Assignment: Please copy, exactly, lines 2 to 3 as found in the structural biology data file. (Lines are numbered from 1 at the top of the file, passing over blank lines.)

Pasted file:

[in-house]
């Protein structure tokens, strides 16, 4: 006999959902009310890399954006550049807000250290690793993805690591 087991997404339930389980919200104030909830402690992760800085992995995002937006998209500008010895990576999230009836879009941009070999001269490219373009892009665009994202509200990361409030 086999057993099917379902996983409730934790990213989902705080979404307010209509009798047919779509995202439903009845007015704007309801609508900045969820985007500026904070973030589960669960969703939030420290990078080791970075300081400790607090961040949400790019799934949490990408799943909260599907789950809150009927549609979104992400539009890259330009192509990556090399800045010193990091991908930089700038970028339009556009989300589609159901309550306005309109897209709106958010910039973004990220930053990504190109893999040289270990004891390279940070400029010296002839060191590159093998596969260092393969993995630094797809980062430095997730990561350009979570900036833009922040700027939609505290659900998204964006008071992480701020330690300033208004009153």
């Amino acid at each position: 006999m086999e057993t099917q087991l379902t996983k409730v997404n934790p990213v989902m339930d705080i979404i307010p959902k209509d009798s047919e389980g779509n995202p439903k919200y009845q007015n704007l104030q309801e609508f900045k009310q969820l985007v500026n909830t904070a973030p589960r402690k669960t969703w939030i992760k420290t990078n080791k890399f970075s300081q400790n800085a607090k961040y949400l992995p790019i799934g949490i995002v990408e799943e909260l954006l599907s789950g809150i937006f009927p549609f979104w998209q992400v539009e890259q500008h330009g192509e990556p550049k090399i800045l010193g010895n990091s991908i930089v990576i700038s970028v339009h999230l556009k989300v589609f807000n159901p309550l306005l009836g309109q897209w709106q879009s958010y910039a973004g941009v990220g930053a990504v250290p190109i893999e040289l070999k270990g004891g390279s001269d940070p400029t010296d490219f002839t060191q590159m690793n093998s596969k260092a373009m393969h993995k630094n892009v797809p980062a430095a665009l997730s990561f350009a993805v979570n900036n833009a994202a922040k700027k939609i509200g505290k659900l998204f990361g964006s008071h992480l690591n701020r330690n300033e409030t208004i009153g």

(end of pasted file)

């Protein structure tokens, strides 16, 4: 006999959902009310890399954006550049807000250290690793993805690591 087991997404339930389980919200104030909830402690992760800085992995995002937006998209500008010895990576999230009836879009941009070999001269490219373009892009665009994202509200990361409030 086999057993099917379902996983409730934790990213989902705080979404307010209509009798047919779509995202439903009845007015704007309801609508900045969820985007500026904070973030589960669960969703939030420290990078080791970075300081400790607090961040949400790019799934949490990408799943909260599907789950809150009927549609979104992400539009890259330009192509990556090399800045010193990091991908930089700038970028339009556009989300589609159901309550306005309109897209709106958010910039973004990220930053990504190109893999040289270990004891390279940070400029010296002839060191590159093998596969260092393969993995630094797809980062430095997730990561350009979570900036833009922040700027939609505290659900998204964006008071992480701020330690300033208004009153």
């Amino acid at each position: 006999m086999e057993t099917q087991l379902t996983k409730v997404n934790p990213v989902m339930d705080i979404i307010p959902k209509d009798s047919e389980g779509n995202p439903k919200y009845q007015n704007l104030q309801e609508f900045k009310q969820l985007v500026n909830t904070a973030p589960r402690k669960t969703w939030i992760k420290t990078n080791k890399f970075s300081q400790n800085a607090k961040y949400l992995p790019i799934g949490i995002v990408e799943e909260l954006l599907s789950g809150i937006f009927p549609f979104w998209q992400v539009e890259q500008h330009g192509e990556p550049k090399i800045l010193g010895n990091s991908i930089v990576i700038s970028v339009h999230l556009k989300v589609f807000n159901p309550l306005l009836g309109q897209w709106q879009s958010y910039a973004g941009v990220g930053a990504v250290p190109i893999e040289l070999k270990g004891g390279s001269d940070p400029t010296d490219f002839t060191q590159m690793n093998s596969k260092a373009m393969h993995k630094n892009v797809p980062a430095a665009l997730s990561f350009a993805v979570n900036n833009a994202a922040k700027k939609i509200g505290k659900l998204f990361g964006s008071h992480l690591n701020r330690n300033e409030t208004i009153g």